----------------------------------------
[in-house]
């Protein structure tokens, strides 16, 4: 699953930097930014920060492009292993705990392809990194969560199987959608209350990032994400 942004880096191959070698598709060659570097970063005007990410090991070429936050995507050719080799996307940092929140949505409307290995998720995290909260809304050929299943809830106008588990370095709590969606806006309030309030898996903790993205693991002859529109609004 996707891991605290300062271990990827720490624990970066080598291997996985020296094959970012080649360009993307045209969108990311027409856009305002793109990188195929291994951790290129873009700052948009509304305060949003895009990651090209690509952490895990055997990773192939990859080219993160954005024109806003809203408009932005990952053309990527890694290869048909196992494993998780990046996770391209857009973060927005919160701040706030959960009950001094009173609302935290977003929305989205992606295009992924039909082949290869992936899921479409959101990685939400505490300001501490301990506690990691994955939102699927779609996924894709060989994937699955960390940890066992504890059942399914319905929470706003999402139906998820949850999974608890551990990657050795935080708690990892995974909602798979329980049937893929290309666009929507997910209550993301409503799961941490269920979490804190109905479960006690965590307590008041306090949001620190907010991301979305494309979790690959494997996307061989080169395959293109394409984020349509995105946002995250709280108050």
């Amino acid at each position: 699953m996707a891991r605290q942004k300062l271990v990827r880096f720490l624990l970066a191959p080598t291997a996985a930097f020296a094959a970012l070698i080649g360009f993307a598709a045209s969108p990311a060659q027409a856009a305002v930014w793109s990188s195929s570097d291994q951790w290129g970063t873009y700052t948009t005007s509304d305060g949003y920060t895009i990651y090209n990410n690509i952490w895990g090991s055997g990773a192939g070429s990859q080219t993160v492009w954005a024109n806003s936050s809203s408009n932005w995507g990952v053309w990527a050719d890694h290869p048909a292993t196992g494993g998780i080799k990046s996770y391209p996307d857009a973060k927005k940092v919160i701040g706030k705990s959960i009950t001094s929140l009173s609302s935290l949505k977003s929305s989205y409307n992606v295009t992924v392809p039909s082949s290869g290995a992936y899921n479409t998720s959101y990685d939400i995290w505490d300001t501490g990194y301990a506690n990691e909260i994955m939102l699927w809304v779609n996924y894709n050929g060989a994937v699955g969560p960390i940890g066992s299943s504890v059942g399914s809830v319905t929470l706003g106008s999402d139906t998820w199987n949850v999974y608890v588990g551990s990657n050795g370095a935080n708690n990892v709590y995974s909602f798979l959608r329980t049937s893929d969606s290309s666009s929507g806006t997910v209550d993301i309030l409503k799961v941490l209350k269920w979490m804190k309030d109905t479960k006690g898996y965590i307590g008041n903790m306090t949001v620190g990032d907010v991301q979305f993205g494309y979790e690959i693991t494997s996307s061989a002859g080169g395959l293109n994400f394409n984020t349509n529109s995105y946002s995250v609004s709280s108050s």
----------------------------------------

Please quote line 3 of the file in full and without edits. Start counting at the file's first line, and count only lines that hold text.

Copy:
């Amino acid at each position: 699953m996707a891991r605290q942004k300062l271990v990827r880096f720490l624990l970066a191959p080598t291997a996985a930097f020296a094959a970012l070698i080649g360009f993307a598709a045209s969108p990311a060659q027409a856009a305002v930014w793109s990188s195929s570097d291994q951790w290129g970063t873009y700052t948009t005007s509304d305060g949003y920060t895009i990651y090209n990410n690509i952490w895990g090991s055997g990773a192939g070429s990859q080219t993160v492009w954005a024109n806003s936050s809203s408009n932005w995507g990952v053309w990527a050719d890694h290869p048909a292993t196992g494993g998780i080799k990046s996770y391209p996307d857009a973060k927005k940092v919160i701040g706030k705990s959960i009950t001094s929140l009173s609302s935290l949505k977003s929305s989205y409307n992606v295009t992924v392809p039909s082949s290869g290995a992936y899921n479409t998720s959101y990685d939400i995290w505490d300001t501490g990194y301990a506690n990691e909260i994955m939102l699927w809304v779609n996924y894709n050929g060989a994937v699955g969560p960390i940890g066992s299943s504890v059942g399914s809830v319905t929470l706003g106008s999402d139906t998820w199987n949850v999974y608890v588990g551990s990657n050795g370095a935080n708690n990892v709590y995974s909602f798979l959608r329980t049937s893929d969606s290309s666009s929507g806006t997910v209550d993301i309030l409503k799961v941490l209350k269920w979490m804190k309030d109905t479960k006690g898996y965590i307590g008041n903790m306090t949001v620190g990032d907010v991301q979305f993205g494309y979790e690959i693991t494997s996307s061989a002859g080169g395959l293109n994400f394409n984020t349509n529109s995105y946002s995250v609004s709280s108050s």